, Volume 49, Issue 5, pp 483-491

Seasonal water storage change of the Yangtze River basin detected by GRACE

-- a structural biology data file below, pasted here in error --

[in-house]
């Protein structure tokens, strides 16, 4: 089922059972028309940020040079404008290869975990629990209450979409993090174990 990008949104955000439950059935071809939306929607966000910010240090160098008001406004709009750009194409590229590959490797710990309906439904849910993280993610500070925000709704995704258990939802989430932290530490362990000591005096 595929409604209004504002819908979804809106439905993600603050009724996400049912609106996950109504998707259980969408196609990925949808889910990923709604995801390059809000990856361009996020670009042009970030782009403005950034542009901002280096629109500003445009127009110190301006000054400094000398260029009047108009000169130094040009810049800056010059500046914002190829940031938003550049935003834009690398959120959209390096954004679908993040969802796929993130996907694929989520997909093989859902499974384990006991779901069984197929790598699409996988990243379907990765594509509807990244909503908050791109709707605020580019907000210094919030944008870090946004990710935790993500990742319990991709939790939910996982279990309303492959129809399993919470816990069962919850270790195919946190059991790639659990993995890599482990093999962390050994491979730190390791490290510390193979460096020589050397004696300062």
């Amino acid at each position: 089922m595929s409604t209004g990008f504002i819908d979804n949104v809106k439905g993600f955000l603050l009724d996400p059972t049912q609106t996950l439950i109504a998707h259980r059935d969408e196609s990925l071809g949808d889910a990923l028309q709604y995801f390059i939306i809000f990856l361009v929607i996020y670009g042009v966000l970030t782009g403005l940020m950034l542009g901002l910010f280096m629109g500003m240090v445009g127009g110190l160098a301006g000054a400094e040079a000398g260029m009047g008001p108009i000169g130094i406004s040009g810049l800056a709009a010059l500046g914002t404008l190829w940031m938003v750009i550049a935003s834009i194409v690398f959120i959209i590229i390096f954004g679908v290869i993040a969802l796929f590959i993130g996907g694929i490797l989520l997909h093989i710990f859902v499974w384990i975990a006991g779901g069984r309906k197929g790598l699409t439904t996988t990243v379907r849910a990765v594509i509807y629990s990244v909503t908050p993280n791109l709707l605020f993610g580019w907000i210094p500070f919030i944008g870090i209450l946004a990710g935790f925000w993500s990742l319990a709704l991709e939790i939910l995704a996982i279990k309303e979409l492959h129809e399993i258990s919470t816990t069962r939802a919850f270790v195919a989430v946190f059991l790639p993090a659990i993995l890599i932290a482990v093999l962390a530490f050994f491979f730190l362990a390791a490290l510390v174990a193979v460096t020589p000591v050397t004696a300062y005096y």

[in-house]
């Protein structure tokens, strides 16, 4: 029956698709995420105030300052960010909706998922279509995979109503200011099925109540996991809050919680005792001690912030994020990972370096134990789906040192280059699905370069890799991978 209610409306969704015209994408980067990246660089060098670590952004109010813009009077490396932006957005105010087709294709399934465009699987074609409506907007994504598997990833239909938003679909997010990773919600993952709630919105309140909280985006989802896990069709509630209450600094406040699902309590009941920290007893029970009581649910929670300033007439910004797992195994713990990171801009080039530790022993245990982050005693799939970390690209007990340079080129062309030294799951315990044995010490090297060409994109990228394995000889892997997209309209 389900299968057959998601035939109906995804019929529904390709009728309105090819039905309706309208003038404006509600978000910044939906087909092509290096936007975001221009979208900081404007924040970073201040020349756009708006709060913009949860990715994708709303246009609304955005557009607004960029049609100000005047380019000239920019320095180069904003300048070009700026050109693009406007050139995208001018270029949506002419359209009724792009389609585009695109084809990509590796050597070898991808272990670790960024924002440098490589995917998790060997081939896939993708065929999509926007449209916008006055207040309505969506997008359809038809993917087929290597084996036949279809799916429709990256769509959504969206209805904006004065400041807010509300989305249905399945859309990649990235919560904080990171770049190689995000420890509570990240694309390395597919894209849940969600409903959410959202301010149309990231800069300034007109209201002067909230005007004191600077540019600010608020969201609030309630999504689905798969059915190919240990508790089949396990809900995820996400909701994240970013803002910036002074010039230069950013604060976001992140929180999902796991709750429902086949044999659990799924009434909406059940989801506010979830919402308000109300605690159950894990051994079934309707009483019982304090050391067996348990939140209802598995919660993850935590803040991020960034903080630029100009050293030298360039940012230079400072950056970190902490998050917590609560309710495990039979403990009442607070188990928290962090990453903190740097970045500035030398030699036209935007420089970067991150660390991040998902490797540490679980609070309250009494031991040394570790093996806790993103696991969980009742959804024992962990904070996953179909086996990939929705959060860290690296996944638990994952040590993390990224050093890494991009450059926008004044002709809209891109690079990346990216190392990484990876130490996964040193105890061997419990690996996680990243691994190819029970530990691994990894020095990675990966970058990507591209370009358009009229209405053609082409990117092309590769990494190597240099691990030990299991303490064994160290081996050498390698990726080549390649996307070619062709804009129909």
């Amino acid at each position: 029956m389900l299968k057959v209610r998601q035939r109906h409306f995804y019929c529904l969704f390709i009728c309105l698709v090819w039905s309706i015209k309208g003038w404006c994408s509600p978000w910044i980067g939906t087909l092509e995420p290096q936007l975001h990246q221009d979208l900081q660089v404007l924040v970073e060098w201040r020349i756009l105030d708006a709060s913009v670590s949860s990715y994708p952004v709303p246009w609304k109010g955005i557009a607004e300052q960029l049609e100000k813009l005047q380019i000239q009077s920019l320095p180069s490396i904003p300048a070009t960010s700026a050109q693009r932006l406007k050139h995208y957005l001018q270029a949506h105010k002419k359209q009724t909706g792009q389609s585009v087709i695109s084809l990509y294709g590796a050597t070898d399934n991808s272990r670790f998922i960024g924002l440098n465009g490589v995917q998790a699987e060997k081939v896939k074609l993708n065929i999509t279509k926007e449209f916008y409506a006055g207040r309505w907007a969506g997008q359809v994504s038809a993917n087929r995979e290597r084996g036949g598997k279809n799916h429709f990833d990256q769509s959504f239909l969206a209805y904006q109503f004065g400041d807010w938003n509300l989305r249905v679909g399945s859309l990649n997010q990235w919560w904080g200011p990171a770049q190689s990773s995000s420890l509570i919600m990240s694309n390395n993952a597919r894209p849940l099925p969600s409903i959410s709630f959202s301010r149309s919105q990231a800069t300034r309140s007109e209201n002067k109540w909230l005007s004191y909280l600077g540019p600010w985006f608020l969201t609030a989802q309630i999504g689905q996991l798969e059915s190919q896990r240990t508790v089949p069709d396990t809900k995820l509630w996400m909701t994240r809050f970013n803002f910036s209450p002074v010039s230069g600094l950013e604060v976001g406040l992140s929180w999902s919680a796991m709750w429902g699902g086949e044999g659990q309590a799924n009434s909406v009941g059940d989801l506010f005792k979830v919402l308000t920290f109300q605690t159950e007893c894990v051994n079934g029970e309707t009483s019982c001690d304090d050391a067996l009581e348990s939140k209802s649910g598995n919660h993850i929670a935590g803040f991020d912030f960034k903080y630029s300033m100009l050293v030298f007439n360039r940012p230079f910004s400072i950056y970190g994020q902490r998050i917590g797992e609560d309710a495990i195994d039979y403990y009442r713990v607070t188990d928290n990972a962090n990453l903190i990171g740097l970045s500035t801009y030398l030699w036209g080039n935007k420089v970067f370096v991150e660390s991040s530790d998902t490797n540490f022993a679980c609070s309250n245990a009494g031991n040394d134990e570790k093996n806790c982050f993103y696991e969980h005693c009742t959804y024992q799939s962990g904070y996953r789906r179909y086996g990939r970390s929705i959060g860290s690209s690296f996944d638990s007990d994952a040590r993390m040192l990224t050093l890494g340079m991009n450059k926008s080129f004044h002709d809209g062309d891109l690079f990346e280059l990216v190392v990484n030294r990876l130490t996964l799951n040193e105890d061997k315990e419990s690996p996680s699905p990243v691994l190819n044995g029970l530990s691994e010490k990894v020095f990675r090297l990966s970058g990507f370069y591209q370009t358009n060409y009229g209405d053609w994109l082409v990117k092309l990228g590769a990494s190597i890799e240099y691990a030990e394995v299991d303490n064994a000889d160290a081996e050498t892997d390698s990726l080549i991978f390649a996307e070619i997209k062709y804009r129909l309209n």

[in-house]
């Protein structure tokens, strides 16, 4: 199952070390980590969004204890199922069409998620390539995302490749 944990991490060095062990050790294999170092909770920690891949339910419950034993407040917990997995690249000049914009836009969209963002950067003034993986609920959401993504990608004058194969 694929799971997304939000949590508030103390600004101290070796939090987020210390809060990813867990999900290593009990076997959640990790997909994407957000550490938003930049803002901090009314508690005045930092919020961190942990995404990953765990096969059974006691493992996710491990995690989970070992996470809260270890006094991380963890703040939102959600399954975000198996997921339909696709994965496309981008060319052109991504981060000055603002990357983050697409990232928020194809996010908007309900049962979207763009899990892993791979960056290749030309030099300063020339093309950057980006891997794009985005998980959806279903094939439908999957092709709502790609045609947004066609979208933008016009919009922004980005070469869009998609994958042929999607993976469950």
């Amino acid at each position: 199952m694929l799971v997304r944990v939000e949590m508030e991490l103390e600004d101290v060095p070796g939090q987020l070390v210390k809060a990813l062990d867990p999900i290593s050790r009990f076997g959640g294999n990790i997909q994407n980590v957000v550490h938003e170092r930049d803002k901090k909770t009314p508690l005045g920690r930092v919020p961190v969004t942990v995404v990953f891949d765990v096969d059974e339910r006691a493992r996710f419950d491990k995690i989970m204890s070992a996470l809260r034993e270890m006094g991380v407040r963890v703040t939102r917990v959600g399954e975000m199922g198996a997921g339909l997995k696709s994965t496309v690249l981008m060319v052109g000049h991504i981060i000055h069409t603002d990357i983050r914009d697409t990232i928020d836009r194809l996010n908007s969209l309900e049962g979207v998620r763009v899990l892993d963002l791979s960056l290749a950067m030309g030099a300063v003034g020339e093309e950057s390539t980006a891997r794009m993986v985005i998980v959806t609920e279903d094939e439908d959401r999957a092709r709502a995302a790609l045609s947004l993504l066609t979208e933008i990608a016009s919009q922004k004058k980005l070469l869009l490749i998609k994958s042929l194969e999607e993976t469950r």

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US-Germany co-sponsered satellite gravimetry mission GRACE (Gravity Recovery And Climate Experiment), launched in March 2002, has been producing monthly time series of Earth gravity models up to degree and order of 120. The GRACE mission consists of two identical satellites flying on an almost polar orbit with an altitude of about 300–500 km and satelite-to-satellite ranging of about 220 km. Thanks to the payloads of space-borne GPS receivers, accelerometers and high-precision K-band satelite-to-satellite ranging mesurements, GRACE gravity models are expected to achieve more than one order of magnitude of improvement over previous models at spatial scales of a few hundred kilometers or larger. Recovery of surface mass re-distribution based on GRACE’s time-varying gravity models is applied to studies in solid Earth geophysics, oceanography, climatology and geodesy. At secular time scales, GRACE is expected to provide valuable information on global ice changes, whose variations have profound in fluences on global climate, and in particular, on sea level changes. At seasonal time scales, GRACE is expected to reveal surface water changes with an accuracy of less than 1 cm, or ocean bottom pressure changes with an accuracy of less than 1 mbar (1 mbar = 102 Pa). These surface mass redistribution measurements would improve our understanding of the global and regional mass and energy cycles that are critical to human life. Using 15 GRACE monthly gravity models covering the period from April 2002 to December 2003, this study compares seasonal water storage changes recovered from GRACE data and hydrology models at global and regional scales, with particular focus on the Yangtze River basin of China. Annual amplitude of 3.4 cm of equivalent water height change is found for the Yangtze River basin with maximum in Spring and Autumn, agreeing with two state-of-the-art hydrology models. The differences between GRACE results and model predictions are less than 1–2 cm. We conclude that satellite gravimetry has huge potentials in monitering water storage changes in large river basins such as Yangtze.